Playing in the dirt.

Tomato and Herbs

Just a quick post today, to show off the most recent arrivals.  Today brought a Mexico midget tomato sprout, and yesterday brought the herb sprouts (rows from top to bottom: Genovese basil, lemon mint, lime basil).  The herbs doubled in size over the course of my workday today.  Two herb peats have no-shows, and I’ll replant those Friday if they haven’t arrived by then.

Genovese basil, lemon mint, and lime basil sprouts in starter peats.

Herbs, herbs, herbs.

Mexico midget is an indeterminate cherry variety.  “Indeterminate” means that it’s a vine type that grows continuously and produces fruit over the course of a season, as opposed to the “determinate” bush varieties that grow to a pre-determined size and set their fruit all at once.  Indeterminates are good for fresh eating all summer and need trellised to support their long vines, while determinates are good for canning and freezing, because the whole crop is usually ready at one time, making for more efficient processing.

A Mexico midget tomato sprout in a starter peat.

Mexico midget tomato sprout.

Peppers and Onions

Peppers have sprouted!  Three little Anaheims greeted me this morning, pushing their tiny cotyledons against the damp plastic lid of the starter tray as if to say, “Let us out!”  So I did.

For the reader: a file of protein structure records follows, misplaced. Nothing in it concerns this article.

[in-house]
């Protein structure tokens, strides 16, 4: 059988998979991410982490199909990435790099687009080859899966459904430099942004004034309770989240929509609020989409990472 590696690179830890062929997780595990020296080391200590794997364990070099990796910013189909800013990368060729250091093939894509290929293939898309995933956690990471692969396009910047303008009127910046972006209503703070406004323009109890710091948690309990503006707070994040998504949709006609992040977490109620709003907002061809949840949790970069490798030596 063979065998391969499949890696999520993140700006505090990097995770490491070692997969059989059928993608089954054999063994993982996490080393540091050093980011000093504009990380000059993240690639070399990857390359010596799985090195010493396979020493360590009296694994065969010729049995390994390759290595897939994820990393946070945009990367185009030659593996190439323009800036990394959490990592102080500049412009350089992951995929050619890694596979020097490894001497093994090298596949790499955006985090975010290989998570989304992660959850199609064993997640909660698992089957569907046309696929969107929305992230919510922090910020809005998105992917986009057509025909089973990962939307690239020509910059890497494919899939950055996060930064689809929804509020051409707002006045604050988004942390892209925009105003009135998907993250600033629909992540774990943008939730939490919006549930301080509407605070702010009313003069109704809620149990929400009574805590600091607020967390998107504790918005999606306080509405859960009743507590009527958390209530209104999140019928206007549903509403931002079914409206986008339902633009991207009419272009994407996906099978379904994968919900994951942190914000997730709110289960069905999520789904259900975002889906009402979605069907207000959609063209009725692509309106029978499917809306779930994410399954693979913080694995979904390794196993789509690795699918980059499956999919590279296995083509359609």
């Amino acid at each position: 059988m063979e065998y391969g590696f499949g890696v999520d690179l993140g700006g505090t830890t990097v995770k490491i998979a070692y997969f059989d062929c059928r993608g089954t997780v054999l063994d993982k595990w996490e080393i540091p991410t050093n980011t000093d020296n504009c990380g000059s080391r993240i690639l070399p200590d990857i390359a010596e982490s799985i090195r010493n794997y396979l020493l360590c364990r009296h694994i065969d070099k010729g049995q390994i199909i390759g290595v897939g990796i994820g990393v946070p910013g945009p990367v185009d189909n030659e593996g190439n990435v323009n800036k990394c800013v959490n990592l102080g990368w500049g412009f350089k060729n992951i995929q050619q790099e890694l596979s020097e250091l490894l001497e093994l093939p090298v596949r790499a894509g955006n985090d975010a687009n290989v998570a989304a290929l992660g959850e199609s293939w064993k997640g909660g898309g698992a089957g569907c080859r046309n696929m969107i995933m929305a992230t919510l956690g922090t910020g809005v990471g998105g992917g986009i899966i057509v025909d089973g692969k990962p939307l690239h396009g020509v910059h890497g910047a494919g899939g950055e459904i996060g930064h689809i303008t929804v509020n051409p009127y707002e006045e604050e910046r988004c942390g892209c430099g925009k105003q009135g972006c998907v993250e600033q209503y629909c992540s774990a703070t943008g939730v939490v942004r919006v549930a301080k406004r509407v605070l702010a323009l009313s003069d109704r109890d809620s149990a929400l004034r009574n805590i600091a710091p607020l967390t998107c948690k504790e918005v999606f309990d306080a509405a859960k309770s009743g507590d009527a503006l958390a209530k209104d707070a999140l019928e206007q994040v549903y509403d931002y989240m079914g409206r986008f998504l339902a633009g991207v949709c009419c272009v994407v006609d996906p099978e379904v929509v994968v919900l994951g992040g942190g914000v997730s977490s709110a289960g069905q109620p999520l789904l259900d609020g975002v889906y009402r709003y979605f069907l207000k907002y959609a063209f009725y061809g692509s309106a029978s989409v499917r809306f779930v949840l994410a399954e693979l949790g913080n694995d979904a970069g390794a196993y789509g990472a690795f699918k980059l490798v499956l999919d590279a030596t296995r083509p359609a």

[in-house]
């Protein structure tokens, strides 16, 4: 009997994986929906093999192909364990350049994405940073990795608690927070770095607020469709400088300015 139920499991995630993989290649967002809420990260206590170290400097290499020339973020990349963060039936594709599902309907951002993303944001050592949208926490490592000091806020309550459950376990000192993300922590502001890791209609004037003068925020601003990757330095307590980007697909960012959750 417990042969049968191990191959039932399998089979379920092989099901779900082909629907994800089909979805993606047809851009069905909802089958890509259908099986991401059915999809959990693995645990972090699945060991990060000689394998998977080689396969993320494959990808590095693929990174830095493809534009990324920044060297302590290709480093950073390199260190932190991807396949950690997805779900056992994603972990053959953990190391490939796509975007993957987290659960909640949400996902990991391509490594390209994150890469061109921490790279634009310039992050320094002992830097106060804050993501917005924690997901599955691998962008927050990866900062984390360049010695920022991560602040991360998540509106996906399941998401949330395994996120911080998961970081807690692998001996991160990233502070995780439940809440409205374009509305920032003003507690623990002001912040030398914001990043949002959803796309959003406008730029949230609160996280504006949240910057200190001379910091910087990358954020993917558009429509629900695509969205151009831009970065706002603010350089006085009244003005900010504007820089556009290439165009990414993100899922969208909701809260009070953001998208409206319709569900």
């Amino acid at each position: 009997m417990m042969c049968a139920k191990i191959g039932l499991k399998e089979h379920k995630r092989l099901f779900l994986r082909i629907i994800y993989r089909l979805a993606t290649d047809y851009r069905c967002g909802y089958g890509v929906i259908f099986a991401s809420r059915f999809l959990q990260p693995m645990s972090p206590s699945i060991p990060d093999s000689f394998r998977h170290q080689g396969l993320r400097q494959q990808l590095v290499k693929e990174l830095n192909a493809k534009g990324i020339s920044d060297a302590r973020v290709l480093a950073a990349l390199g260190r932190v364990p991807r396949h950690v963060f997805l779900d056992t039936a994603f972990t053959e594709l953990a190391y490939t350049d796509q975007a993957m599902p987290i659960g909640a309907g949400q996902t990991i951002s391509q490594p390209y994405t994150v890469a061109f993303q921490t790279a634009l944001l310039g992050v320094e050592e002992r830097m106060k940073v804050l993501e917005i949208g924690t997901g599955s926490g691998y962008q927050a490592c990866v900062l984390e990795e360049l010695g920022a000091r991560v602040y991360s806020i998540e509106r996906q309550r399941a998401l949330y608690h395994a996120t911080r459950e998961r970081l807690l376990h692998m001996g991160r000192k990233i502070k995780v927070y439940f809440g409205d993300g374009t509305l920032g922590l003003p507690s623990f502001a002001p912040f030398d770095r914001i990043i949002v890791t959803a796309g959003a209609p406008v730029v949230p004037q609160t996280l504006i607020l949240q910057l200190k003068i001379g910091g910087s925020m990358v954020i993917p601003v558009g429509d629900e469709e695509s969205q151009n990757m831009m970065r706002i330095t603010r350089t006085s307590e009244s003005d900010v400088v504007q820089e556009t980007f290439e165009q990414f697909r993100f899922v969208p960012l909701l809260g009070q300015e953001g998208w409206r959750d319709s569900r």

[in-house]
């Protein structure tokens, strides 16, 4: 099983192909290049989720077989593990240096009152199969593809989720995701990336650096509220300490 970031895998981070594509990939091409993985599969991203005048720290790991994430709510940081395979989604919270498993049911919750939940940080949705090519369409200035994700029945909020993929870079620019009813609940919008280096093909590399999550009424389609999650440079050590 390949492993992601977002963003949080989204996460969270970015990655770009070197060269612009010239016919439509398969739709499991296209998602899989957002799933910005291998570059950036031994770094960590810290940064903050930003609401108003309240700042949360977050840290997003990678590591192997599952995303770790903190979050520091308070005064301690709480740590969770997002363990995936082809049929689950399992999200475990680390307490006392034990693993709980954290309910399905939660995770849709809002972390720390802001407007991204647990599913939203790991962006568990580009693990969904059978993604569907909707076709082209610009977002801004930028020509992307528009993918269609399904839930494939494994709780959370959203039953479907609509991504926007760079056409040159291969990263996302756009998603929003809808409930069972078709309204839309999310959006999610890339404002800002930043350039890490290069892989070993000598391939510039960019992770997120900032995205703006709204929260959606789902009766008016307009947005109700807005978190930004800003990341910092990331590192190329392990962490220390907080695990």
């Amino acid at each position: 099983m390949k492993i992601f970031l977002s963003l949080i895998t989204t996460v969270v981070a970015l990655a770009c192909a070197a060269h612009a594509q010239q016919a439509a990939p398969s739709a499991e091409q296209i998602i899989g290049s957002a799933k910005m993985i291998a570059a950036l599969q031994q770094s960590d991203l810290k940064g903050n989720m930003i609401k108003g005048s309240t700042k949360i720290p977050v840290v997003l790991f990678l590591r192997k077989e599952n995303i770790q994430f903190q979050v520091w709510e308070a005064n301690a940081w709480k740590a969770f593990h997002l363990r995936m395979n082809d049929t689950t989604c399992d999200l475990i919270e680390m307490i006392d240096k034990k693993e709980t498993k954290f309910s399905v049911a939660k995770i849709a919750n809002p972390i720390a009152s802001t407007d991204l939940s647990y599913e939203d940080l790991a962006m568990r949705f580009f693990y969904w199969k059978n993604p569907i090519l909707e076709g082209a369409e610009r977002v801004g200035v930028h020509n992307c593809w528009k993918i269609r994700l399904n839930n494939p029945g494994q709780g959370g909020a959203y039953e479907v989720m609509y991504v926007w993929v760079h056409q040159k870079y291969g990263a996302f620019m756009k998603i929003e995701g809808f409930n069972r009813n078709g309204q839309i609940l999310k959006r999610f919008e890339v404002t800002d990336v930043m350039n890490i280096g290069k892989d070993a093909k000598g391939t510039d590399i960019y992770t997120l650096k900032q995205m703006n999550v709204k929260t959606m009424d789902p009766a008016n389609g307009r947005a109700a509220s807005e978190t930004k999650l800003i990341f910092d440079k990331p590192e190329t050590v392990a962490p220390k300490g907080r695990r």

Anaheim pepper seedling

I’m a pepper! Wouldn’t you like to be a pepper, too?

The lone surviving Pasilla Bajio from the first planting is starting to peek out a bit, and might stand up by tomorrow.  Four replacement onions are also starting to sprout, little green-white loops not yet strong enough to lift the seed casing.

Three more onions collapsed past the point of recovery when the tray dried out too much over the weekend–hazards of starting things at work.  I pulled them and re-started them, but those will likely be the last that I re-start.  I’ve got a lot of other things to start and supplies to shop for and new beds to build!

Anaheim pepper and Yellow of Parma onion seedlings.

Peppers and Onions

Next Up!

Fortunately, I don’t expect perfection in my garden, because unfortunately, three of my eight Anaheim starter peats and a whopping seven of my eight Pasilla Bajio starter peats went moldy and had to be discarded.  In better news, two of the Anaheims are starting to poke up, though I hesitate to call them sprouts until I see some cotyledons.